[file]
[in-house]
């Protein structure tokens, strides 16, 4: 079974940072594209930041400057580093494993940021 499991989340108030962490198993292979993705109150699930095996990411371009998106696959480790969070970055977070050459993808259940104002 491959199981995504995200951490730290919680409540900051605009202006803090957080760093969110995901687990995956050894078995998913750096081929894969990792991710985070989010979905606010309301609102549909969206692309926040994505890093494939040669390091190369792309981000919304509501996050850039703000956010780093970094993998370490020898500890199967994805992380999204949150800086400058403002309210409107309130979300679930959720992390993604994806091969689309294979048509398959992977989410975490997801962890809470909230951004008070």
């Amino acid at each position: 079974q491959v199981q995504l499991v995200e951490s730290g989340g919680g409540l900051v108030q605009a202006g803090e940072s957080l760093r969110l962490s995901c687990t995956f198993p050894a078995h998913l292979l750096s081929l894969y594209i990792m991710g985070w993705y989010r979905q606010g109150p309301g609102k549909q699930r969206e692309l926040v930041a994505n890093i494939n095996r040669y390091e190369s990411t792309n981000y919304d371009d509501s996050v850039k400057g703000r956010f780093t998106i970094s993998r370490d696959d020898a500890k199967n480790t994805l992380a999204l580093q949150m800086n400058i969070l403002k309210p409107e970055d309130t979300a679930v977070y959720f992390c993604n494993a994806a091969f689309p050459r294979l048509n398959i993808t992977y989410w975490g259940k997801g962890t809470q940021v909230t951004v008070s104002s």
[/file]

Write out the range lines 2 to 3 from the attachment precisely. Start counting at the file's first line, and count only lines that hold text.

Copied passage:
């Protein structure tokens, strides 16, 4: 079974940072594209930041400057580093494993940021 499991989340108030962490198993292979993705109150699930095996990411371009998106696959480790969070970055977070050459993808259940104002 491959199981995504995200951490730290919680409540900051605009202006803090957080760093969110995901687990995956050894078995998913750096081929894969990792991710985070989010979905606010309301609102549909969206692309926040994505890093494939040669390091190369792309981000919304509501996050850039703000956010780093970094993998370490020898500890199967994805992380999204949150800086400058403002309210409107309130979300679930959720992390993604994806091969689309294979048509398959992977989410975490997801962890809470909230951004008070």
């Amino acid at each position: 079974q491959v199981q995504l499991v995200e951490s730290g989340g919680g409540l900051v108030q605009a202006g803090e940072s957080l760093r969110l962490s995901c687990t995956f198993p050894a078995h998913l292979l750096s081929l894969y594209i990792m991710g985070w993705y989010r979905q606010g109150p309301g609102k549909q699930r969206e692309l926040v930041a994505n890093i494939n095996r040669y390091e190369s990411t792309n981000y919304d371009d509501s996050v850039k400057g703000r956010f780093t998106i970094s993998r370490d696959d020898a500890k199967n480790t994805l992380a999204l580093q949150m800086n400058i969070l403002k309210p409107e970055d309130t979300a679930v977070y959720f992390c993604n494993a994806a091969f689309p050459r294979l048509n398959i993808t992977y989410w975490g259940k997801g962890t809470q940021v909230t951004v008070s104002s």